Barnaby: (Overly enthusiastic) My-My-My! (Chuckles then looks into the water) Just look at ME! What a frog!
    Shaggy Mane: (Walks into the water and blocks out Barnaby's reflection) Excuse me?
    Barnaby: Eh — Do you mind? You're ruining the view!
    Then later...
    Barnaby: (After the Toad Patrol leaves) Now, what should I do? I know! (Hovers over the water) Look at me!
  • The Klutz: Shaggy Mane sometimes falls under this... In fact, it's pretty much the entire focus of the episode, "The Giver of Names".
    • Often, Shaggy Mane's clumsiness is used more as a plot point instead of a fatal character flaw. (In other words, we need the Toad Patrol to end up here. What better way to make them get there than to have Shaggy Mane fall down a hole?)
    • It is also worth noting that it's rarely done with the intention of being comedic.
  • Large Ham: Played straight with Barnaby.
    Barnaby: (Greeting the Toad Patrol for the first time) Well-Well-Well! What have we here? Do I see a troop of tiny - eh - Toadlets? The name is BAR-naby! (Bows playfully) And the pleasure is... all yours, of course!
    Then later...
    Shaggy Mane: Have you seen any other Toadlets?
    Barnaby: You mean... on purpose?
    • He also gets a ham-appropiate musical number in both of his appearances.
    • Shaggy Mane also has his Large Ham moments... Particularly in Barnaby's second appearance.
  • Lighter and Softer: When looking at original concept art for Toad Patrol, you realize that the show may have originally been designed to not be for children.
    • On the website, the creators stated explicitly that Puff Ball and Fur Foot would never use their tools as weapons. They would only use their tools to indirectly hinder their foes. (With the intent of keeping the show more kid-friendly.) However, in one concept image, the Toad Patrol is shown in a large scale battle against a snake (who we can safely assume is Erebus) and a giant brown rat. Fur Foot and Puff Ball are prepared to use their tools as weapons on both sides. Shaggy Mane is swinging overhead in preparation for a kick and Beauty Stem is blinding the snake with her 'shine'
    • Although with all due fairness, Beauty Stem has blinded Erebus in the series as well.
  • Limited Wardrobe: The entire Toad Patrol cast.
    • Other characters get around it by not wearing clothes at all.
  • Love at First Sight: Earth Star falls for Beauty Stem the first time he sees her even though she does not return his feelings.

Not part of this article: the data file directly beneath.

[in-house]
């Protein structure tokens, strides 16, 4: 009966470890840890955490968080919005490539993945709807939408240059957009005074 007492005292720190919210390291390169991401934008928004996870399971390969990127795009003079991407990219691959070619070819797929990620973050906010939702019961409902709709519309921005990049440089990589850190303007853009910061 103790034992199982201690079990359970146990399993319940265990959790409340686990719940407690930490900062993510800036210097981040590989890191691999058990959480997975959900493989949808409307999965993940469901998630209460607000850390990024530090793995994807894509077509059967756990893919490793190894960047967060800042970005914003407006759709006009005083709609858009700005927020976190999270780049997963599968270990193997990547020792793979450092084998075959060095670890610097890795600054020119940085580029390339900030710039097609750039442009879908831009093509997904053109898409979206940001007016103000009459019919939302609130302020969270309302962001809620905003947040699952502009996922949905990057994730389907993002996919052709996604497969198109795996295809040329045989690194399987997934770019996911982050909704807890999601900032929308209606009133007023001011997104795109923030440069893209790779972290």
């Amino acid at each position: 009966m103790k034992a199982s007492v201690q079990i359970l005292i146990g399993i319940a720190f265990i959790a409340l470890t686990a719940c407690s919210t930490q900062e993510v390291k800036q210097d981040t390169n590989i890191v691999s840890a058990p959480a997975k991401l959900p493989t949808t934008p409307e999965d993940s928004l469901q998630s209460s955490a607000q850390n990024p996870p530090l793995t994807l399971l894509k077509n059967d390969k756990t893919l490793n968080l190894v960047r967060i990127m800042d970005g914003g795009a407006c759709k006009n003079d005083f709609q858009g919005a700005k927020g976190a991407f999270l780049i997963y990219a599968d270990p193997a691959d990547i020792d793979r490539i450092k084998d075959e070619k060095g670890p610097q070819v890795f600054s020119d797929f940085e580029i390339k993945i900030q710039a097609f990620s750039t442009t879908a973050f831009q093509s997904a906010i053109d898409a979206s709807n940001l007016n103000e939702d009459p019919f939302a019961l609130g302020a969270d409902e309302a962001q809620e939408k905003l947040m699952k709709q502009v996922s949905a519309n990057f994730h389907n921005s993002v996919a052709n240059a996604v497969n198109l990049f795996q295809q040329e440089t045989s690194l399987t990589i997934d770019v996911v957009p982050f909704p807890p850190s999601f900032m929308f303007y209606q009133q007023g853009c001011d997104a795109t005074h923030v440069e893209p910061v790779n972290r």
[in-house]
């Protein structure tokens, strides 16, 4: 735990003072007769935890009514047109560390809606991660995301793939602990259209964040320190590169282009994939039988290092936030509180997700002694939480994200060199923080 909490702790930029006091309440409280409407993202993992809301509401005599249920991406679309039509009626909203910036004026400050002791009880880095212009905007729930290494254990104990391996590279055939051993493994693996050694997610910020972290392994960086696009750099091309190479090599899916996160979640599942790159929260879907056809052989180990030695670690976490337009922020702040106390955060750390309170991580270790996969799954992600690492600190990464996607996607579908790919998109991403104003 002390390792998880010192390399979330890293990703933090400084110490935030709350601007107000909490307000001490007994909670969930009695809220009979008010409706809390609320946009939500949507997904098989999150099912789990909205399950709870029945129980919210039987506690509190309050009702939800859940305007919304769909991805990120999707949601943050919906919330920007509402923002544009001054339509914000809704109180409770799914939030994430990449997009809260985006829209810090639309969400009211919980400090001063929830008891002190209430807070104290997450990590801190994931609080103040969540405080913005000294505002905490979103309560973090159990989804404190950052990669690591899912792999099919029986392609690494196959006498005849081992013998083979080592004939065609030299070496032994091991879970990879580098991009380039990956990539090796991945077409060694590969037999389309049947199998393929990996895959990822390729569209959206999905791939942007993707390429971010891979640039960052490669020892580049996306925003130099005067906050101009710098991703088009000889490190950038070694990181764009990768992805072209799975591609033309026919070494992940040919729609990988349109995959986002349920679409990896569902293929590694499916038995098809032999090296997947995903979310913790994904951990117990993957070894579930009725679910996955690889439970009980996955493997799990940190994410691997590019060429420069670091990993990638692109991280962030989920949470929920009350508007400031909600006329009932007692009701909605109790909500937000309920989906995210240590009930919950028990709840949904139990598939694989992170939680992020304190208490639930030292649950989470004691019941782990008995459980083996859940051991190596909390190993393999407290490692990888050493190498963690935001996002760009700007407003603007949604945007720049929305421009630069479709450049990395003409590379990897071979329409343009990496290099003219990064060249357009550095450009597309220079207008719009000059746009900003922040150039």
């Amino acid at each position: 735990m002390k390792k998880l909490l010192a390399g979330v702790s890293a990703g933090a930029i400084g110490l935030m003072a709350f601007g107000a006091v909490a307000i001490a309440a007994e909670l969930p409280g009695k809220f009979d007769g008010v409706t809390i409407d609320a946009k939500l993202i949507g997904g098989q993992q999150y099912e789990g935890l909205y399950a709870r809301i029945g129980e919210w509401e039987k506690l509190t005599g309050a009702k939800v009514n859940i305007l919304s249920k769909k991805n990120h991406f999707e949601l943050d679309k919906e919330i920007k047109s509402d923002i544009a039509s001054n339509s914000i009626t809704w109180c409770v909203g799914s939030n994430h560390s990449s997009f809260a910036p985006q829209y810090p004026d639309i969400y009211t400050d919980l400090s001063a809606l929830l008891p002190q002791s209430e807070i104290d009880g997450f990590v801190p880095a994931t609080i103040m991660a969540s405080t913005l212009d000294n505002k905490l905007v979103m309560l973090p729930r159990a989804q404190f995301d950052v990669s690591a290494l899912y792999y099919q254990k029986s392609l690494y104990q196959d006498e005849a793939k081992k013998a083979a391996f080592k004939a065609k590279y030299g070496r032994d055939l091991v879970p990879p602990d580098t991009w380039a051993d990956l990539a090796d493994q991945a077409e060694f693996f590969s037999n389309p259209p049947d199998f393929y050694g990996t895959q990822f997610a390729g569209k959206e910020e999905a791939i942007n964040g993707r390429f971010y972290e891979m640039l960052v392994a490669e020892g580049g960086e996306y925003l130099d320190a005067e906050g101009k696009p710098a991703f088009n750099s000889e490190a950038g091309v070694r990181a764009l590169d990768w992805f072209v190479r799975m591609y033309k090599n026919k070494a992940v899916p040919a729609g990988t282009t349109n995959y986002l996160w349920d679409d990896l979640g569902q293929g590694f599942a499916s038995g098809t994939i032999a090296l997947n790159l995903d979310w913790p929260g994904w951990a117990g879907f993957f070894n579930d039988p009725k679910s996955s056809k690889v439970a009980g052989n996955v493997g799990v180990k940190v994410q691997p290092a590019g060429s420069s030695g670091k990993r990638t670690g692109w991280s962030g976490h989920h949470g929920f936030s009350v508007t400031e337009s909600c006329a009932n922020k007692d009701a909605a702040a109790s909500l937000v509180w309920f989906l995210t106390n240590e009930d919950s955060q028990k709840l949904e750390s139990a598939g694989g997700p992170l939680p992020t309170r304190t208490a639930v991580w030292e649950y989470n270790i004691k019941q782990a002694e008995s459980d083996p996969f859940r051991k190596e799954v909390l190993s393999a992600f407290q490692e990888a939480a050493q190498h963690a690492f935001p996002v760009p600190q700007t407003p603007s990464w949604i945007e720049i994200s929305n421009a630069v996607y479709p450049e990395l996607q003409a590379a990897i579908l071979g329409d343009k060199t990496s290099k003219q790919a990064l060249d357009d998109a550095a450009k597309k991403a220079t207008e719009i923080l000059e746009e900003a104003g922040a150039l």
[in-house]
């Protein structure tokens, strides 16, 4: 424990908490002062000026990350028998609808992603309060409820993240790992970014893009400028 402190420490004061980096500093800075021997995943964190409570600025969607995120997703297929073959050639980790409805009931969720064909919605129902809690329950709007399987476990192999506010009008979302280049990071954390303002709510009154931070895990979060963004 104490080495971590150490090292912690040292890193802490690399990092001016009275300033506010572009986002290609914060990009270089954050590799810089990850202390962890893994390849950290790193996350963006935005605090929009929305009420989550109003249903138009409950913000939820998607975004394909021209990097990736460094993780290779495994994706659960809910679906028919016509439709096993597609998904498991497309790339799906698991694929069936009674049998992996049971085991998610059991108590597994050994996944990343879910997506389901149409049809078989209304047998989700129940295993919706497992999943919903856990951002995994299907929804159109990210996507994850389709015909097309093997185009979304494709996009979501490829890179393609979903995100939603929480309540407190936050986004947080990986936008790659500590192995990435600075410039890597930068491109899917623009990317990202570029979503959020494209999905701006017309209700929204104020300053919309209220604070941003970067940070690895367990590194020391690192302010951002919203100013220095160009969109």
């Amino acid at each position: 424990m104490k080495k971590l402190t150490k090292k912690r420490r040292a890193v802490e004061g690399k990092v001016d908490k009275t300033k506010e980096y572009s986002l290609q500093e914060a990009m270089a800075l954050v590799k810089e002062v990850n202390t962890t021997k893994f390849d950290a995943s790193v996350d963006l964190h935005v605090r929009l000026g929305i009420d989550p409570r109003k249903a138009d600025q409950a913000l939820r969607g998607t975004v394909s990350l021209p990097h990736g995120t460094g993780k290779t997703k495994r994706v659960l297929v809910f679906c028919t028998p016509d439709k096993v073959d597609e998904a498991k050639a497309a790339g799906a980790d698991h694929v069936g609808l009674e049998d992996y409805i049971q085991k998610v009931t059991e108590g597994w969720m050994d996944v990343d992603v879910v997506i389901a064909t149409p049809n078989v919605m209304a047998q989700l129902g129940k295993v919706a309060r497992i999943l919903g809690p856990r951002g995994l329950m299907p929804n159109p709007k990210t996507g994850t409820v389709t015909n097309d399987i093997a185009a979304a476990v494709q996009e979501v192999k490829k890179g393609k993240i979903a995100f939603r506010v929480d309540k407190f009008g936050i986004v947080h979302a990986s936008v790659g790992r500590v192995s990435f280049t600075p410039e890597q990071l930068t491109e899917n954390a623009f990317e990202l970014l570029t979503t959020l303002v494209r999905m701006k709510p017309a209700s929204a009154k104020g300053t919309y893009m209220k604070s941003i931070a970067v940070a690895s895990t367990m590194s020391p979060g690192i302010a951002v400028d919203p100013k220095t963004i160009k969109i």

• Although then again, seeing as how it's Earth Star, he has a habit of flirting with girls he just met.
  • Love Triangle: Elf Cup loves Earth Star who is in love with Beauty Stem.
  • Magical Realism: A lot of things in this show don't make sense. Talking toads don't make sense anymore than toads turning into toadstools. However, with all that's said and done, the dangers that these characters face are very real. Some examples of this are: being crushed under the feet of those much bigger (like 'stompers' AKA. humans) or being eaten by predators. There is an element of magic but living in the forest, it's mostly environment and relationship based.
  • Making a Splash: Panther Cap in season two.
    • Also Earth Star who splashed Erebus by redirecting his boat.
  • Mama Bear: Subverted with Beauty Stem in the episode Invasion. She was intending to attack a weasel so Panther Cap and Oyster could get away but instead of getting a chance to, the group fell down a hole. This was likely done to avoid having to portray the characters in a violent manner... After all, Toad Patrol is for kids!
  • Mascot: Believe it or not, Mistle Toad is the mascot of the Toad Patrol franchise.
    • He was used when the Sarsons were initially raising money for the show. (They sold Mistle-Toad chocolates.)
    • He has also been used as the main character to show up on every brochure showcasing the yearly Run For The Toad event.
    • Other characters have appeared on various pages for different things like the menu but Mistle Toad is still always seen on the front page. (Characters showing up on other pages usually happens when the page is character appropriate. Ex. Slippery Jack on the Directions page. However, there is also a character on the menu that has never been identified in the series. This is quite likely because none of the identified characters have ever been identified as chefs.)
  • Methuselah Syndrome: Anyone want to guess how old Juno is? Or the ages of the Ancients? Despite all that, it's a well known fact that turtles can live a very long time.
  • Names to Trust Immediately: Mistle Toad. Although ironically, while Mistle Toad seems to fill the role of a name to be trusted by the youngsters, it has been shown that those who have known him - quite possibly before the events of Toad Patrol - regard him to be a rebel and show strong dislike for him.
  • Narcissist: Barnaby
    Elf Cup: Who says?!
    Puff Ball: He does. He thinks he's terrific.
    Then later...